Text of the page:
Cambodia’s capital, Phnom Penh (known as the “Soul of Asia”) is an interesting city. It has touches of French colonialism, both old and modern buildings, Asian-style temples, a mix of paved streets and dirt roads, and a blend of cheap food carts and fancy restaurants. One of the most interesting things about Phnom Penh is the completely modern waterfront, Sisowath Quay on the Mekong River.
The development of Sisowath Quay was paid for by the Japanese government to help improve Phnom Penh’s drainage system. Now the area stands out as one of Phnom Penh’s most modern areas—the streets along the river are packed with trendy bars, restaurants, and plenty of accommodation. In a way, it’s a little sad. There’s little to be seen of Cambodian culture along the waterfront. The hip establishments that dot the river banks attract tourists more than locals, and if you look too closely at the river, you’ll see that things aren’t quite as squeaky clean as the banks of the river suggest. However, Cambodia needs tourists to survive, and there’s no doubt the sleek Sisowath Quay is a means to this end.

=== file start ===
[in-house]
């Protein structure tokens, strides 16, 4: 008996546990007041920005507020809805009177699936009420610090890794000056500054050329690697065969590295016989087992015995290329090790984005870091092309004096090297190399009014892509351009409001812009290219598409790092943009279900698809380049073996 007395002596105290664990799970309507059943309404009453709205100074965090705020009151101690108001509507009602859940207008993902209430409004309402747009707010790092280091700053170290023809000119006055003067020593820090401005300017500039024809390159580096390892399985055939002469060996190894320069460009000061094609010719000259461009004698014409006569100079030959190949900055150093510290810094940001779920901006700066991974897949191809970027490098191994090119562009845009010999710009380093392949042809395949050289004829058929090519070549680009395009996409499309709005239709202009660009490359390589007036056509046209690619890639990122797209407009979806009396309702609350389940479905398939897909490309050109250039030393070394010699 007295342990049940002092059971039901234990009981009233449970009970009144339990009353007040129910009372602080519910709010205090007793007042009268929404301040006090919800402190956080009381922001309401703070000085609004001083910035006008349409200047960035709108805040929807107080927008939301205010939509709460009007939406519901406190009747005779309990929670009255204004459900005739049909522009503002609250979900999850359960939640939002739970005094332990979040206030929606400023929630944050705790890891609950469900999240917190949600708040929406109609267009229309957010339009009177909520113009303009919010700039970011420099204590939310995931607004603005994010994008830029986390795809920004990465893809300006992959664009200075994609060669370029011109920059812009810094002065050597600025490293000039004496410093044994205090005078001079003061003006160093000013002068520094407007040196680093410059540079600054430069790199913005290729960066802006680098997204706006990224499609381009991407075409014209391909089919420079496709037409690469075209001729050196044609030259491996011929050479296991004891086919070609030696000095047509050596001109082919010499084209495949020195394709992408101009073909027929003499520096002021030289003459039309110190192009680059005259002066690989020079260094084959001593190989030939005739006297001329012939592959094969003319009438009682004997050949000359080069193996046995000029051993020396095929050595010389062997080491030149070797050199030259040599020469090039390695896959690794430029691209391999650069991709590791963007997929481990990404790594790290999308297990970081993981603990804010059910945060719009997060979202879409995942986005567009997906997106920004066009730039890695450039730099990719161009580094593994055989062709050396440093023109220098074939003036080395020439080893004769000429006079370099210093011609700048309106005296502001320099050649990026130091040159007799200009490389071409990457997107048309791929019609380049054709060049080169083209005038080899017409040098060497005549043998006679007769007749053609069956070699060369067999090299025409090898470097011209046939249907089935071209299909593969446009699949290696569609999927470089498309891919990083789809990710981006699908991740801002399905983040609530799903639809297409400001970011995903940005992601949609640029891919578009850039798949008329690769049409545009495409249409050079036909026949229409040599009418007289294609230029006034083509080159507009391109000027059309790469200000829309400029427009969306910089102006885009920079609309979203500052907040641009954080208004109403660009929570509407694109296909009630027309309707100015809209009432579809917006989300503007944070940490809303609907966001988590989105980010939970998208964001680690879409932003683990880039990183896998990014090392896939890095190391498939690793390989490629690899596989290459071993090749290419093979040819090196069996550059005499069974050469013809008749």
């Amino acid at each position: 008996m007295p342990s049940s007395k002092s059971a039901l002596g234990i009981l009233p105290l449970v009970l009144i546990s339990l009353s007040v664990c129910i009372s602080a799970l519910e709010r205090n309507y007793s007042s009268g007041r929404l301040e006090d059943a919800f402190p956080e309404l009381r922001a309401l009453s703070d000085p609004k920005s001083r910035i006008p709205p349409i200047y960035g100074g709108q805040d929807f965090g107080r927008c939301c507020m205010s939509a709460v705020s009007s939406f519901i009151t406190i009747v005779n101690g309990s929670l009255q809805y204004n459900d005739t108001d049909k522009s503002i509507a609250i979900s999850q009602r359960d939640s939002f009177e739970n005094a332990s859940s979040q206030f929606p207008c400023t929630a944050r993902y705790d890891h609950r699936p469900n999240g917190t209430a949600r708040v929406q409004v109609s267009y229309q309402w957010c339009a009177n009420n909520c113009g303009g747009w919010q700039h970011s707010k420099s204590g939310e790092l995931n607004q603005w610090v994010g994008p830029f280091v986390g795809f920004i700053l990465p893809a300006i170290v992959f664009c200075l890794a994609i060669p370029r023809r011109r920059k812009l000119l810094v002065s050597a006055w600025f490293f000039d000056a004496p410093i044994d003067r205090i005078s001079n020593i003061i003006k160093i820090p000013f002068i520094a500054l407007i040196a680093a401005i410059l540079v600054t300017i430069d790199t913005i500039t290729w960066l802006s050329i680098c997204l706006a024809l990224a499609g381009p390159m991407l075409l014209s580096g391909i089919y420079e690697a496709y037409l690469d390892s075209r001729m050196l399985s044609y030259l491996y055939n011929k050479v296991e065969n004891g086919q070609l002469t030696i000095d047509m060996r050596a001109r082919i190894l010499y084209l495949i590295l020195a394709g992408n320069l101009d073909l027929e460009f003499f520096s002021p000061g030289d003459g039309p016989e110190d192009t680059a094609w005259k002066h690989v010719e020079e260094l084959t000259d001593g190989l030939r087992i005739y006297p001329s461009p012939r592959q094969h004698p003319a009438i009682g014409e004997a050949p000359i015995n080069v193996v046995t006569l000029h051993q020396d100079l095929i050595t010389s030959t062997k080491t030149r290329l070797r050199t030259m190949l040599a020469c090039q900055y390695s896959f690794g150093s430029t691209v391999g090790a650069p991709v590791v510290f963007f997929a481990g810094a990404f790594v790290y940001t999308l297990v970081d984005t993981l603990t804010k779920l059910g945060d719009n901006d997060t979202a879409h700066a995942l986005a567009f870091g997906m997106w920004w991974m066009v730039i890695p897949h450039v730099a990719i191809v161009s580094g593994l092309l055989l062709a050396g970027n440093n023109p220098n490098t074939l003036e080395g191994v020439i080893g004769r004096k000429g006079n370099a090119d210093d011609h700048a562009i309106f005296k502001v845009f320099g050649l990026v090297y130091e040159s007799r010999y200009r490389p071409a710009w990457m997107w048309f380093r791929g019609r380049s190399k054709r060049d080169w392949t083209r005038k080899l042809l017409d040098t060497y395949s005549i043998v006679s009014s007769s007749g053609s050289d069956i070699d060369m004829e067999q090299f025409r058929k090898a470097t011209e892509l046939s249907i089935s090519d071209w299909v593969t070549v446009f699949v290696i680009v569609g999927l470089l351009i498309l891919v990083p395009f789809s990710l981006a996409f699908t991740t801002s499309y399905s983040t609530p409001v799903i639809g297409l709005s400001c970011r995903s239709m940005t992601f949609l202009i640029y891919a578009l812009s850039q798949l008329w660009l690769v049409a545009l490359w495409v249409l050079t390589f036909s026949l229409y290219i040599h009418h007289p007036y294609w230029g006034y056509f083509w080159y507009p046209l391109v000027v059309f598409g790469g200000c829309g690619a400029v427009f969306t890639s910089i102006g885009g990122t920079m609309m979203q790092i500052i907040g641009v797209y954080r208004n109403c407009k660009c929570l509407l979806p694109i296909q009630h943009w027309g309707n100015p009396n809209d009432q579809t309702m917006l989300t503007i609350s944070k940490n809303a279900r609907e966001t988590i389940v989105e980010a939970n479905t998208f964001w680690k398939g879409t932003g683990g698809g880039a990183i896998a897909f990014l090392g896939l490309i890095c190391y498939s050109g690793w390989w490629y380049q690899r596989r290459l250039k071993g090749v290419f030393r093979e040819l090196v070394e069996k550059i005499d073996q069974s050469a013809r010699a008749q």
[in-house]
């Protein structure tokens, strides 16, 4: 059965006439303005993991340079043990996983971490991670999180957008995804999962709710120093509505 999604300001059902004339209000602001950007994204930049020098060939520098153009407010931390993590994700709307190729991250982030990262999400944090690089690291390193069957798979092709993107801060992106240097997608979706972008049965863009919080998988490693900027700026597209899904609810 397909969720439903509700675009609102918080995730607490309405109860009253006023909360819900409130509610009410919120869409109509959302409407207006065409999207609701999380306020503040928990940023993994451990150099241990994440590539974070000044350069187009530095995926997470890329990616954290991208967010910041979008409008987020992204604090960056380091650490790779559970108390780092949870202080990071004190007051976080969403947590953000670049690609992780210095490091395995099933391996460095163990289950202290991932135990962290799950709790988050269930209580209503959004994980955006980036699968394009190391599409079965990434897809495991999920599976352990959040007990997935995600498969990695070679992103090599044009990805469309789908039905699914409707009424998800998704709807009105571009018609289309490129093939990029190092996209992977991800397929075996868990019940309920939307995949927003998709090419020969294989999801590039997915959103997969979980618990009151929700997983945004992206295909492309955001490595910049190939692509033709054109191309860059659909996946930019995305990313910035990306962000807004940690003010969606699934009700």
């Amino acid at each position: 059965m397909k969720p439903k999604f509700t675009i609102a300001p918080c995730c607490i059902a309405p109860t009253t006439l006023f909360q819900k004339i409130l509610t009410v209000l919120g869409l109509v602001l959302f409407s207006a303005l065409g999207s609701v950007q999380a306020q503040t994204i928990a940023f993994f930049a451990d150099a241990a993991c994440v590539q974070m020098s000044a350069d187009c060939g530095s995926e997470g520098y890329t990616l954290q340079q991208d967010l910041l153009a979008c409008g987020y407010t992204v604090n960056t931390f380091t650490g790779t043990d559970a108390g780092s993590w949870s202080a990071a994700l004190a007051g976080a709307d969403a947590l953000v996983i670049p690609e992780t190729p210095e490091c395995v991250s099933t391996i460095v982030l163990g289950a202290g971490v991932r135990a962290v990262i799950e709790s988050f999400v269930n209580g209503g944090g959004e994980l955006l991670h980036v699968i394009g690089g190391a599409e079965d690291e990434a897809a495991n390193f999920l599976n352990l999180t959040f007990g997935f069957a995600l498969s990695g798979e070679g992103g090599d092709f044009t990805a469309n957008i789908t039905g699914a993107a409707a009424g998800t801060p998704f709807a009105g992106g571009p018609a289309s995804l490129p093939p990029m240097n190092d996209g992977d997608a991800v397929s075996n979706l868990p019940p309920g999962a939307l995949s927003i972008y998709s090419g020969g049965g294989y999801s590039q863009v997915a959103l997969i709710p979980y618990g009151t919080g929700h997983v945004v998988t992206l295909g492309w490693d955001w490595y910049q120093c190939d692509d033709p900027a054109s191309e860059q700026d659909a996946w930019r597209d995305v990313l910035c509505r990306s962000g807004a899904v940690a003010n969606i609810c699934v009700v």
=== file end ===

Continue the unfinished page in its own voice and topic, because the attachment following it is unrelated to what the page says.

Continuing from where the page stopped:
Despite its slightly sanitized feeling, I loved the areas around the quay. The traffic in Phnom Penh is unbelievable—cars, motorcycles, mopeds, tuk tuks and tourist vans bob and weave amongst one another on the crowded streets, making crossing the road more like a game of chicken. Tuk tuk drivers aggressively tout their services to everyone who walks by, and locals sell food and trinkets along the streets. These things give Phnom Penh a bit of grit, a hint of how life along the river used to be. I don’t mind the modern architecture and sleek landscaping—to me, it was a sign of Cambodia’s acceptance of progress.
Have you been to Phnom Penh? What did you think of Sisowath Quay?
This is a sponsored post, written by Andrea.